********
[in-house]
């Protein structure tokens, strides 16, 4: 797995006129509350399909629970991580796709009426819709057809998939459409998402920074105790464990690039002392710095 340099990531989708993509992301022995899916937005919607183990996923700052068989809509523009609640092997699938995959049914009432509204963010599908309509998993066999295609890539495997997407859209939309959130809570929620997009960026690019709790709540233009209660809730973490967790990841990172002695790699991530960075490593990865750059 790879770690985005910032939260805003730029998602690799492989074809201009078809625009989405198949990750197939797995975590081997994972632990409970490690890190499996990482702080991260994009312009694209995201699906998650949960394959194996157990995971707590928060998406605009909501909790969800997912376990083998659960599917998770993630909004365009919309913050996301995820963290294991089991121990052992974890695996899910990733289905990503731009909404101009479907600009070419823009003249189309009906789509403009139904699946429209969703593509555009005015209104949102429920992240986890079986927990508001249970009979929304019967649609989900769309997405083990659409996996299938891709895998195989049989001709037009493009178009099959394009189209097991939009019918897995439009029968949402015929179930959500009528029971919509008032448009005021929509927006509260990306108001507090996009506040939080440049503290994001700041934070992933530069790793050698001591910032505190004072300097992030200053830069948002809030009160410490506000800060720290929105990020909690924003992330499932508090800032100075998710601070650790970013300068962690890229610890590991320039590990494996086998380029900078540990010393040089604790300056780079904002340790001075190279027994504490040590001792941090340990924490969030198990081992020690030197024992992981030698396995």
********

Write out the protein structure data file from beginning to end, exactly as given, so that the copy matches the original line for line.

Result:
[in-house]
């Protein structure tokens, strides 16, 4: 797995006129509350399909629970991580796709009426819709057809998939459409998402920074105790464990690039002392710095 340099990531989708993509992301022995899916937005919607183990996923700052068989809509523009609640092997699938995959049914009432509204963010599908309509998993066999295609890539495997997407859209939309959130809570929620997009960026690019709790709540233009209660809730973490967790990841990172002695790699991530960075490593990865750059 790879770690985005910032939260805003730029998602690799492989074809201009078809625009989405198949990750197939797995975590081997994972632990409970490690890190499996990482702080991260994009312009694209995201699906998650949960394959194996157990995971707590928060998406605009909501909790969800997912376990083998659960599917998770993630909004365009919309913050996301995820963290294991089991121990052992974890695996899910990733289905990503731009909404101009479907600009070419823009003249189309009906789509403009139904699946429209969703593509555009005015209104949102429920992240986890079986927990508001249970009979929304019967649609989900769309997405083990659409996996299938891709895998195989049989001709037009493009178009099959394009189209097991939009019918897995439009029968949402015929179930959500009528029971919509008032448009005021929509927006509260990306108001507090996009506040939080440049503290994001700041934070992933530069790793050698001591910032505190004072300097992030200053830069948002809030009160410490506000800060720290929105990020909690924003992330499932508090800032100075998710601070650790970013300068962690890229610890590991320039590990494996086998380029900078540990010393040089604790300056780079904002340790001075190279027994504490040590001792941090340990924490969030198990081992020690030197024992992981030698396995």